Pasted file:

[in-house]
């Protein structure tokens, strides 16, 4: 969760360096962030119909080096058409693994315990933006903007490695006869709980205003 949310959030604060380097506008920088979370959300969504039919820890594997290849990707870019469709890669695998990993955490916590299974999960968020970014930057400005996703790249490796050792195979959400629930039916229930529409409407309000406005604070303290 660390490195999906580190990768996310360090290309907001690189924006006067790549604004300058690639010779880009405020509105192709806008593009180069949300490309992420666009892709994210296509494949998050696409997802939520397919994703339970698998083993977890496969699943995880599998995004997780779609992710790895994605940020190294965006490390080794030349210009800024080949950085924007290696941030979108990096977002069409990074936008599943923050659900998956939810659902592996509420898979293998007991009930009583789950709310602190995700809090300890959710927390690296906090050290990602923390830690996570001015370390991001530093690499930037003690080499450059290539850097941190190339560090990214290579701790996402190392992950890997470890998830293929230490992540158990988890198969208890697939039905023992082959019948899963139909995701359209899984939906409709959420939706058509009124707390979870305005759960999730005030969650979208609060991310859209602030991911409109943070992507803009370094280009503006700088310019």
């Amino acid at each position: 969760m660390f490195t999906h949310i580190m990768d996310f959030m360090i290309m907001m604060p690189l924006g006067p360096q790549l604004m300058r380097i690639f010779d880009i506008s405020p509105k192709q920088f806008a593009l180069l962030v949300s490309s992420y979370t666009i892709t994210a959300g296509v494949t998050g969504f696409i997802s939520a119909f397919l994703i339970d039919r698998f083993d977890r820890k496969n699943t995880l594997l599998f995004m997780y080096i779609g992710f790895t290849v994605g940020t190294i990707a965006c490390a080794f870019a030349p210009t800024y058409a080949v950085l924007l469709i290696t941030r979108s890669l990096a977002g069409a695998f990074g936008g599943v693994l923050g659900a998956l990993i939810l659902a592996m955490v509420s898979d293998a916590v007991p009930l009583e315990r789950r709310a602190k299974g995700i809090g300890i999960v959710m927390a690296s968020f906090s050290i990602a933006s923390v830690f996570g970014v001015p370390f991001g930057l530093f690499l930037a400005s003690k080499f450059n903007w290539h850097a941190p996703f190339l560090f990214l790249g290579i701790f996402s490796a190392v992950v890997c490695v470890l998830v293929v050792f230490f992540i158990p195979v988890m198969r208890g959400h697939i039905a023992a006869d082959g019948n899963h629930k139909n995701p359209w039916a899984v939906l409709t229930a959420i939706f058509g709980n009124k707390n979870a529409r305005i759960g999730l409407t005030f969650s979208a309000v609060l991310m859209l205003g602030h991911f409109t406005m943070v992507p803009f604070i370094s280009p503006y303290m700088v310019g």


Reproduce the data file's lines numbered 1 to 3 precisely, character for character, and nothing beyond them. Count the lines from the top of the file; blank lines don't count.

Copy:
[in-house]
């Protein structure tokens, strides 16, 4: 969760360096962030119909080096058409693994315990933006903007490695006869709980205003 949310959030604060380097506008920088979370959300969504039919820890594997290849990707870019469709890669695998990993955490916590299974999960968020970014930057400005996703790249490796050792195979959400629930039916229930529409409407309000406005604070303290 660390490195999906580190990768996310360090290309907001690189924006006067790549604004300058690639010779880009405020509105192709806008593009180069949300490309992420666009892709994210296509494949998050696409997802939520397919994703339970698998083993977890496969699943995880599998995004997780779609992710790895994605940020190294965006490390080794030349210009800024080949950085924007290696941030979108990096977002069409990074936008599943923050659900998956939810659902592996509420898979293998007991009930009583789950709310602190995700809090300890959710927390690296906090050290990602923390830690996570001015370390991001530093690499930037003690080499450059290539850097941190190339560090990214290579701790996402190392992950890997470890998830293929230490992540158990988890198969208890697939039905023992082959019948899963139909995701359209899984939906409709959420939706058509009124707390979870305005759960999730005030969650979208609060991310859209602030991911409109943070992507803009370094280009503006700088310019």
């Amino acid at each position: 969760m660390f490195t999906h949310i580190m990768d996310f959030m360090i290309m907001m604060p690189l924006g006067p360096q790549l604004m300058r380097i690639f010779d880009i506008s405020p509105k192709q920088f806008a593009l180069l962030v949300s490309s992420y979370t666009i892709t994210a959300g296509v494949t998050g969504f696409i997802s939520a119909f397919l994703i339970d039919r698998f083993d977890r820890k496969n699943t995880l594997l599998f995004m997780y080096i779609g992710f790895t290849v994605g940020t190294i990707a965006c490390a080794f870019a030349p210009t800024y058409a080949v950085l924007l469709i290696t941030r979108s890669l990096a977002g069409a695998f990074g936008g599943v693994l923050g659900a998956l990993i939810l659902a592996m955490v509420s898979d293998a916590v007991p009930l009583e315990r789950r709310a602190k299974g995700i809090g300890i999960v959710m927390a690296s968020f906090s050290i990602a933006s923390v830690f996570g970014v001015p370390f991001g930057l530093f690499l930037a400005s003690k080499f450059n903007w290539h850097a941190p996703f190339l560090f990214l790249g290579i701790f996402s490796a190392v992950v890997c490695v470890l998830v293929v050792f230490f992540i158990p195979v988890m198969r208890g959400h697939i039905a023992a006869d082959g019948n899963h629930k139909n995701p359209w039916a899984v939906l409709t229930a959420i939706f058509g709980n009124k707390n979870a529409r305005i759960g999730l409407t005030f969650s979208a309000v609060l991310m859209l205003g602030h991911f409109t406005m943070v992507p803009f604070i370094s280009p503006y303290m700088v310019g």